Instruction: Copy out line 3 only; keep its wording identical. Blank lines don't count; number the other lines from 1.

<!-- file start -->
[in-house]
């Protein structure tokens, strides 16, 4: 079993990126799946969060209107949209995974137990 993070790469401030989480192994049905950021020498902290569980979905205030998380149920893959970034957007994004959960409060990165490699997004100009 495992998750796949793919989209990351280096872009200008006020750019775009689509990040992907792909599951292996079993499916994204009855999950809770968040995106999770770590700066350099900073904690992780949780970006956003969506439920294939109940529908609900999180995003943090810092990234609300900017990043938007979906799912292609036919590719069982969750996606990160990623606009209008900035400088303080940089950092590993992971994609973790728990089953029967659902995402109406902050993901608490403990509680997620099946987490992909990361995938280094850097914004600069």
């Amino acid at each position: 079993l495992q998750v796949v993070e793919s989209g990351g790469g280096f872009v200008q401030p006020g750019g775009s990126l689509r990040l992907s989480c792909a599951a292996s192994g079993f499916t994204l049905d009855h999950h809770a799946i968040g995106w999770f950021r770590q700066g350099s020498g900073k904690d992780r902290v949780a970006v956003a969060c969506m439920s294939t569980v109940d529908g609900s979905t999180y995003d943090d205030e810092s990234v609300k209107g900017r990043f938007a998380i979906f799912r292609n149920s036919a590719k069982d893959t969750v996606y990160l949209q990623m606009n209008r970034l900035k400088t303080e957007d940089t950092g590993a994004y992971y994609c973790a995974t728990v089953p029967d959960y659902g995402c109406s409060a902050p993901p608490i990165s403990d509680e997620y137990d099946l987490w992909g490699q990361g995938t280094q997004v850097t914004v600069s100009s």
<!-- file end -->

């Amino acid at each position: 079993l495992q998750v796949v993070e793919s989209g990351g790469g280096f872009v200008q401030p006020g750019g775009s990126l689509r990040l992907s989480c792909a599951a292996s192994g079993f499916t994204l049905d009855h999950h809770a799946i968040g995106w999770f950021r770590q700066g350099s020498g900073k904690d992780r902290v949780a970006v956003a969060c969506m439920s294939t569980v109940d529908g609900s979905t999180y995003d943090d205030e810092s990234v609300k209107g900017r990043f938007a998380i979906f799912r292609n149920s036919a590719k069982d893959t969750v996606y990160l949209q990623m606009n209008r970034l900035k400088t303080e957007d940089t950092g590993a994004y992971y994609c973790a995974t728990v089953p029967d959960y659902g995402c109406s409060a902050p993901p608490i990165s403990d509680e997620y137990d099946l987490w992909g490699q990361g995938t280094q997004v850097t914004v600069s100009s």